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"CKG" 2006 Obituary


CKGL o@ca.on.york_county.toronto.globe_and_mail 2006-04-24 published
Frank MURRAY, Radio Executive (1918-2006)
Small-town Ontario broadcaster made his mark on the national scene
By Danny GALLAGHER, Special to The Globe and Mail, Page S11
Toronto -- From the air to the radio station, sound was the big noise in Frank MURRAY's life. He was a long-time friend of former Canadian prime minister Pierre Trudeau, covered Winston Churchill's funeral as a radio reporter and helped shape broadcasting in the Ontario venues of Belleville, Trenton and Bancroft.
The son of a professor of music at Trinity College in Dublin, Ireland, he grew up to join an insurance company as a sales executive but headed for Northern Ireland soon after the Second World War began to enlist in the Royal Air Force.
He spent six years as a flight lieutenant and Coastal Command air gunner, one of very few commissioned officers to serve in that role. In 1943-44, he was engaged in a special mission that altered his life dramatically: He was sent to an air force base in Picton, Ontario, to help prepare air crews for warfare as part of the vast British Commonwealth Air Training Plan. It was a large, busy base and on Saturday nights, busloads of young, local women arrived at the officers' mess to attend dances and other social functions. One night Mr. MURRAY met Isobel STEWARD/STEWART/STUART of Belleville, Ontario, and one thing led to another. They were married March 11, 1944, at the base and soon afterward he returned to the war in Europe. Isobel followed later on a ship full of war brides.
"As it was war time, they had no idea of when they would dock in England but Dad flew Coastal Command and kept an eye on the ship," daughter Pam MURRAY said. "He was the first person to greet the boatload of wives and kids and somehow managed to get some flowers. Mom and Dad left on a train for Northern Ireland the next day. Mom was there for the better part of a year when she found out she was pregnant with me and came back to Belleville."
When the war ended, Mr. MURRAY joined his wife in Belleville and worked at odd jobs before landing a sales position at CJBQ Radio. By 1959, he had been made general manager. Over the years, he took CJBQ from a 500-watt medium enterprise to a four-station network that included CKGL-FM in Belleville, CJTN in Trenton and CJNH in Bancroft.
Veteran broadcaster Dave SOVEREIGN still remembers the day Mr. MURRAY hired him. "I was a radio and television arts student at Ryerson in Toronto and one day in 1960, Frank came from Belleville because he wanted a summer student.
"There were seven people who auditioned for him and he chose me. Then the following year, I was hired full-time as a newsman and eventually became the news director. I worked 28 years for Quinte Broadcasting."
While he worked mostly in management, Mr. MURRAY would often get behind the microphone or hit the road as a reporter. When former British prime minister Winston Churchill died in 1965, Mr. MURRAY attended the funeral and sent live reports back to the station.
"That was pretty unique and big news in Belleville to have someone like Frank travelling all the way to London to cover the funeral," Mr. SOVEREIGN said. In much the same way, Mr. MURRAY also reported the royal wedding of Princes Charles and Lady Diana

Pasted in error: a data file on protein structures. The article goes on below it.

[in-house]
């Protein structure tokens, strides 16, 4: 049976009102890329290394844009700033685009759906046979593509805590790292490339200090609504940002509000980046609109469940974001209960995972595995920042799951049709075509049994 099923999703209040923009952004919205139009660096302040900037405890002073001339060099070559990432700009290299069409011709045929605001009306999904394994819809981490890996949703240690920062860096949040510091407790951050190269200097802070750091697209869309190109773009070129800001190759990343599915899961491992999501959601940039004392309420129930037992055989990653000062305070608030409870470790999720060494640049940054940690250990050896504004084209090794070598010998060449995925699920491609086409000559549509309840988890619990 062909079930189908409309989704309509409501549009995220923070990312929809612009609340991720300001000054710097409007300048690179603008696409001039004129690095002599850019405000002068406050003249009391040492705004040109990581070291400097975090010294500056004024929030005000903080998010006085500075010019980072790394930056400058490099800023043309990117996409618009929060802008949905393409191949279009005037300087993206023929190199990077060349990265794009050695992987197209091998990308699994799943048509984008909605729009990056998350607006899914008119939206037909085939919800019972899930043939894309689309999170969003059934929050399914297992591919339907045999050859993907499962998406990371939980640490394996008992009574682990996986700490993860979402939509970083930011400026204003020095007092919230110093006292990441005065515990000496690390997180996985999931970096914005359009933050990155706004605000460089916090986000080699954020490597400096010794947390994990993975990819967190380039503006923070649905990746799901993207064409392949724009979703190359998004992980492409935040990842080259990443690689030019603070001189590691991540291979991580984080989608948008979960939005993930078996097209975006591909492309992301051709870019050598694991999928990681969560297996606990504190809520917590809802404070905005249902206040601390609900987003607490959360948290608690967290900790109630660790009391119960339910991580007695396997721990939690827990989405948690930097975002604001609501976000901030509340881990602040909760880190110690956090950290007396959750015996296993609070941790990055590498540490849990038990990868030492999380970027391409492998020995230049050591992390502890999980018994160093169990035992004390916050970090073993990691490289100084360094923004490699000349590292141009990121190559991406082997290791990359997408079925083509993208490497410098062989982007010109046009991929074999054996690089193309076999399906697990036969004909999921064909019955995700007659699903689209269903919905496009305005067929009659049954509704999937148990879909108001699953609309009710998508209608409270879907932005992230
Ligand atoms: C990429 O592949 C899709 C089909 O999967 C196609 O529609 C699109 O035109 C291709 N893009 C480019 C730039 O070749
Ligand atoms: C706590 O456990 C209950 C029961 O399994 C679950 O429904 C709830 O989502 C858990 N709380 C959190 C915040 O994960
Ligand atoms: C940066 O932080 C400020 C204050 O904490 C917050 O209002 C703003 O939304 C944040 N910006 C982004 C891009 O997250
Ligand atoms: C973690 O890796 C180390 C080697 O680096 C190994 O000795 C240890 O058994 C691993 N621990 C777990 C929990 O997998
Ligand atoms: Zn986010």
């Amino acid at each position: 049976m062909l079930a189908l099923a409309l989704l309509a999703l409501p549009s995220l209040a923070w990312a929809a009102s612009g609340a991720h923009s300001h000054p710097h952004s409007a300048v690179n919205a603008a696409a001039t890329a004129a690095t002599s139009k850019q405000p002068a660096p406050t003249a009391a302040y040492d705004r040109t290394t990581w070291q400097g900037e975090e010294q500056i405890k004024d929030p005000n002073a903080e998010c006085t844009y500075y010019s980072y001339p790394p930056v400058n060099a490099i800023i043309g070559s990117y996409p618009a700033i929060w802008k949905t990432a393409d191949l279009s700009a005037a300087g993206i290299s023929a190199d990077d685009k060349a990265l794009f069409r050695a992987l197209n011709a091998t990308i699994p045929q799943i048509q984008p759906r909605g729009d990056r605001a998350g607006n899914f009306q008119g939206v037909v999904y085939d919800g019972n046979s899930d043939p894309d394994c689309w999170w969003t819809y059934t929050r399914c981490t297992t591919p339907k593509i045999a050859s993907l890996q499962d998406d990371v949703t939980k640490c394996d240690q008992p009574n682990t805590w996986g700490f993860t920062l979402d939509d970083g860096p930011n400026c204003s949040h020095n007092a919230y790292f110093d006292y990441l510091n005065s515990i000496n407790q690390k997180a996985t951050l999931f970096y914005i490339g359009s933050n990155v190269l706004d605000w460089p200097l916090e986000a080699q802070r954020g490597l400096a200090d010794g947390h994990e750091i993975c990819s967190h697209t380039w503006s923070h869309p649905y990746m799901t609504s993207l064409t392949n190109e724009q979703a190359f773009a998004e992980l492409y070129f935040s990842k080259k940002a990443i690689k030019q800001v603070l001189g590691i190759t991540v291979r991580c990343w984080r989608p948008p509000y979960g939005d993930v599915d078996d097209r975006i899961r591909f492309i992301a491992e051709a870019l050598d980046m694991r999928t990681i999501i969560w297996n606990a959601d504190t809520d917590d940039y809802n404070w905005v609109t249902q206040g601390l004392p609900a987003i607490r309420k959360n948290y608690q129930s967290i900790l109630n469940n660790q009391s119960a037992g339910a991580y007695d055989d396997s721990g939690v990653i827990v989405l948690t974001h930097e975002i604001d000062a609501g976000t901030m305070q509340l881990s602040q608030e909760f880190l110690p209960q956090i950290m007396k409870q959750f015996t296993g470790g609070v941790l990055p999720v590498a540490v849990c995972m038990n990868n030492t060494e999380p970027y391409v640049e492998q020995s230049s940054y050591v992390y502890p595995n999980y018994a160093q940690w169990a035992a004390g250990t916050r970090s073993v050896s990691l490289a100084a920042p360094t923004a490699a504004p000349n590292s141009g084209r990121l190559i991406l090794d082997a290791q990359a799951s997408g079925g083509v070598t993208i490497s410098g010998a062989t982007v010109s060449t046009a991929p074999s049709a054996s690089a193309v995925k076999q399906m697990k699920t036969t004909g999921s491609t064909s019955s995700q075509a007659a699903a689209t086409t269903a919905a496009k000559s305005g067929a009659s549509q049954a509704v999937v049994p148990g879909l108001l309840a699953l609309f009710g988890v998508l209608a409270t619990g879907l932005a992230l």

Closer to home, he twice put crews together and took them to Montreal to cover Expo 67 and the 1976 Olympics, and once caused a stir by accompanying external affairs minister Mitchell Sharp on an around-the-world visit. He pulled off a media coup by doing a live show with Mr. Sharp from the back of the plane. "We got scooped by a guy from a small station in Belleville," said CTV reporter Mike Duffy.
Mr. MURRAY also stole a march or two as a broadcast executive. In the early years of cable television, he acquired an operating licence for Quinte Cable Systems, which today claims 80 per cent penetration of its market. At the time, it was second such licence issued in Canada.
"Frank got that licence for only $25," recalls Don LAWRIE, formerly a senior executive with Thomson Newspapers, which went into a partnership on the project. "At first, Ken Thomson, the owner, didn't want to get involved because he thought the government would think we would have a monopoly. Finally, I suggested to Ken that we approach Frank and the Morton family about being a local partner."
Frank MURRAY also had a keen interest in local education. He was instrumental in setting up a radio-broadcasting program at Belleville's Loyalist College and founded and directed radio-club programs in Belleville and Trenton high schools.
For all that, his influence extended well beyond the region. He sat on the board of directors of the Canadian Association of Broadcasters and was president of the Central Canada Broadcasters Association, both considered unusual achievements for a small-market radio executive. "Usually it was the big guys, CHUM, etc., who sat on those boards," Pam MURRAY said.
On the political front, Mr. MURRAY engaged in a lifelong relationship with Mr. Trudeau and the Liberal party. At a fundraiser in Belleville in the 1970s, Mr. Trudeau asked him to run as a candidate in a federal riding. He declined the invitation but the two men remained Friends. When Mr. Trudeau died, Mr. MURRAY attended his funeral.
Frank MURRAY was born on February 13, 1918 in Dublin, Ireland. He died January 24, 2006, in Belleville, Ontario of natural causes. He was 87. He is survived by his daughter Pam and sons Kevin and Stewart. He was predeceased by his wife Isobel.

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